WOTS: Tell us a bit about your process. How did you start writing? Do you have any favourite stories about when you were just starting out?

HAL: I started The Honey Farm by writing the three page prologue, and then I left it for a year to let the story, setting, and characters percolate. I was working on other things in the meantime, and then by the time I returned to the story, it felt much more real and vivid in my imagination, which made it easier to write. I wrote around 1500 words a day that summer and had the skeleton of a first draft at the end. It was another five years or so of edits and rewrites after that, and I really enjoy every step of the process, even though each step can be tortuous and hair-tearing in its own way. I wrote a lot of the first draft at my friend Hanna’s family home in northern Sweden, sitting in the greenhouse with their cat at my feet. His name is Toby and he has a bobbed tail, and he has a cameo in the novel.


WOTS: What are your favourite places to write? Any quirky must-haves when it comes to sitting down and building out a story?

HAL: I’m not fussy at all in terms of where I write. I can write and edit anywhere, but I do need my laptop. I can make notes and work out structure with pen and paper, but I feel like my laptop is to my writing what a piano must be for a pianist.


WOTS: What would you say to a writer who’s just starting out? What one thing do you think is crucial to know?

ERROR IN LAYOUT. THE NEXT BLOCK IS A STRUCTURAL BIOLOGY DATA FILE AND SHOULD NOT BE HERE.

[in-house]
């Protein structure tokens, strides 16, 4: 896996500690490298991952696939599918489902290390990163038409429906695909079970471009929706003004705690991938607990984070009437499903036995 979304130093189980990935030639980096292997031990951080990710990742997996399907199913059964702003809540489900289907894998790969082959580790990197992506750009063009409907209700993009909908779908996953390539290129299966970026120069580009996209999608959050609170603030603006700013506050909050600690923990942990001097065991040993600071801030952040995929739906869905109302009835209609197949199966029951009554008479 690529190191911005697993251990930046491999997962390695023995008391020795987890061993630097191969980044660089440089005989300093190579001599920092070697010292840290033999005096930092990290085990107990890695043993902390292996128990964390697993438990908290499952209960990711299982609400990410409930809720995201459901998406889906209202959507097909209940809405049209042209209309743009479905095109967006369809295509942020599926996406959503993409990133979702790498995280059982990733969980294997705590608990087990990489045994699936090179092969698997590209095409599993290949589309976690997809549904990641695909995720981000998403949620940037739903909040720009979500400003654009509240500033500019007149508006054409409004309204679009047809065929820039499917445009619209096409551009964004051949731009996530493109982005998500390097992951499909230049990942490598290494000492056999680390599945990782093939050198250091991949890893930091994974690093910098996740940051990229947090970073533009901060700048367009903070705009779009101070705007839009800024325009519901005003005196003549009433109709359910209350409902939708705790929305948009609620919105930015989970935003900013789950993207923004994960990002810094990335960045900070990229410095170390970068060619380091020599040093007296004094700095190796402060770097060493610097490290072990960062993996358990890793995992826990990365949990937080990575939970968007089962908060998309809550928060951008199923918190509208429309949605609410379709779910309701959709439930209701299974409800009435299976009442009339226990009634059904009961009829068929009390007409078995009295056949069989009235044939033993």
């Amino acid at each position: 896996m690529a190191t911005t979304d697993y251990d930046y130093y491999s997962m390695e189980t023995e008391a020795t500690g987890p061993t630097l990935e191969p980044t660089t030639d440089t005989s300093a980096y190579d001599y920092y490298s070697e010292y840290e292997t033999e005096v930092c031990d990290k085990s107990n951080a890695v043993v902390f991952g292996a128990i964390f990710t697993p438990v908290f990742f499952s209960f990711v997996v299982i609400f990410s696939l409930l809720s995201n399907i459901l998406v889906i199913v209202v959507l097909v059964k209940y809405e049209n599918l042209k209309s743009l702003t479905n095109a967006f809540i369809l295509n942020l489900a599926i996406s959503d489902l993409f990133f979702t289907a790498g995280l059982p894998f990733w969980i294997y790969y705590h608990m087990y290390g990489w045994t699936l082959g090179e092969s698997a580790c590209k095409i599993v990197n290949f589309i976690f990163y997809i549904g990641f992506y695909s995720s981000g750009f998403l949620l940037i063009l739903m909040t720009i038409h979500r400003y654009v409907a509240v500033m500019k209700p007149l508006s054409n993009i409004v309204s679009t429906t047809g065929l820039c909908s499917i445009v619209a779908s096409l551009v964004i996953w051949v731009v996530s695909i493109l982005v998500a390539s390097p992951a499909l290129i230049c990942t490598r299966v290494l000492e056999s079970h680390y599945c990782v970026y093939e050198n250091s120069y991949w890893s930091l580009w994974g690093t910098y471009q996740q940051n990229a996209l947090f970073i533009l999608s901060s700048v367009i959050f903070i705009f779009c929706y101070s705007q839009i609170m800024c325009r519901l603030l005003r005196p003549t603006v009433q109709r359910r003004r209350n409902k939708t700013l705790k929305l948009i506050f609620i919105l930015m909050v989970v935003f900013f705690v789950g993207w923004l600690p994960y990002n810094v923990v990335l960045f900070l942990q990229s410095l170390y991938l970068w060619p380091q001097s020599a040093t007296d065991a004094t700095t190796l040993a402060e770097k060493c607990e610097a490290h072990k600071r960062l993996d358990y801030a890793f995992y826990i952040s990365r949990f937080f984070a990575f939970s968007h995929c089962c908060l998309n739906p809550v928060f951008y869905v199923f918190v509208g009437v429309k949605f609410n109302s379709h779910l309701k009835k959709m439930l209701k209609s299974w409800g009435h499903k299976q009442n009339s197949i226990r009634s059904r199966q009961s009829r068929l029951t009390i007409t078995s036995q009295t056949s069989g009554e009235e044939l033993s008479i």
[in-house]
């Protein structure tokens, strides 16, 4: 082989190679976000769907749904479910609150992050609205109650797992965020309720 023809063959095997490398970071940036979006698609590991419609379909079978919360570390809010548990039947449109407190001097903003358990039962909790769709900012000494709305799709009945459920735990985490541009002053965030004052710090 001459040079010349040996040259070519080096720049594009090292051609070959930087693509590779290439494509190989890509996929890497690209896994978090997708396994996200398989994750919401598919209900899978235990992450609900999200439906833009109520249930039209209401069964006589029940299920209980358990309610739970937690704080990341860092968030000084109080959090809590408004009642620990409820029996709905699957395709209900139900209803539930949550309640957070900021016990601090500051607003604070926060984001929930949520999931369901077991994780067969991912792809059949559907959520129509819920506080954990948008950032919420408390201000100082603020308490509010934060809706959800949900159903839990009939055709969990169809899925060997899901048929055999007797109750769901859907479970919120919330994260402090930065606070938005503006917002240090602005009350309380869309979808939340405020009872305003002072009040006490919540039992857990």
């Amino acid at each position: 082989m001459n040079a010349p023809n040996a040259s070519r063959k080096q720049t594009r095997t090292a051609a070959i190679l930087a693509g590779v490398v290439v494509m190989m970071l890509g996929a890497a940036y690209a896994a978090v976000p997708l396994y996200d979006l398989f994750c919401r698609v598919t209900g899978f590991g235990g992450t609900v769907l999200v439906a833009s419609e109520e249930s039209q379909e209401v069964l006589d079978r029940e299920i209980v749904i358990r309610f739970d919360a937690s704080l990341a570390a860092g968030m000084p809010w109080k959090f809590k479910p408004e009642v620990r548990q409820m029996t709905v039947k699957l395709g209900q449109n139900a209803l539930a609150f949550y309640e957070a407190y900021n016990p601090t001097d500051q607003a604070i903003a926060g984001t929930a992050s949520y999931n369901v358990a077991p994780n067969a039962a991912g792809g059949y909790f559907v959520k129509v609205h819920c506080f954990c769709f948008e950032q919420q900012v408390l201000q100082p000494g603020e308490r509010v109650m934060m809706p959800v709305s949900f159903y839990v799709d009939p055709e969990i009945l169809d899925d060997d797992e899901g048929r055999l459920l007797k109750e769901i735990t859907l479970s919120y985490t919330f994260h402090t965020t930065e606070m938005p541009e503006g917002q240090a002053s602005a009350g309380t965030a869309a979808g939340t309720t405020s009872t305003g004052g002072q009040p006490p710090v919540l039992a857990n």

HAL: I think the hardest thing about writing is to convince yourself that it’s necessary for you to do. To carve out time and dedicate yourself to it as though it’s a real job. That’s hard, because for the most part, it won’t make you any money or give you any recognition or encouragement for a very, very long time – if ever. You just have to find a way to write, to keep going with it, because the only thing that makes you a writer is writing.


WOTS: In the reviews for your book, some readers are unsettled by what they’re considering a sudden or abrupt ending. Why do you think this is, and how do you think a sudden ending can complement a novel that’s built on tension?

HAL: Yeah, a lot of the Goodreads reviews seem to complain about the fact that readers felt the ending just “ended,” and they don’t know what happens. I find that strange, because to me it’s very clear, despite being open-ended. What I love about open-ended endings, though, is that the story lives on in the reader’s mind. They will hopefully spend a bit more time than they otherwise might thinking about the story, trying to work it out in their heads, discussing their thoughts with other readers. I’ve loved hearing feedback from people about what they think happens in the unwritten part after I ended the novel: their interpretations are so specific and varied. That’s magical, really, and gives the reader a lot of power and agency. That’s what I’d hoped for. I love that people might interpret the ending differently from how I’d imagined it – there will always be some of that when you put art into the world, but this way the variations are just more pronounced.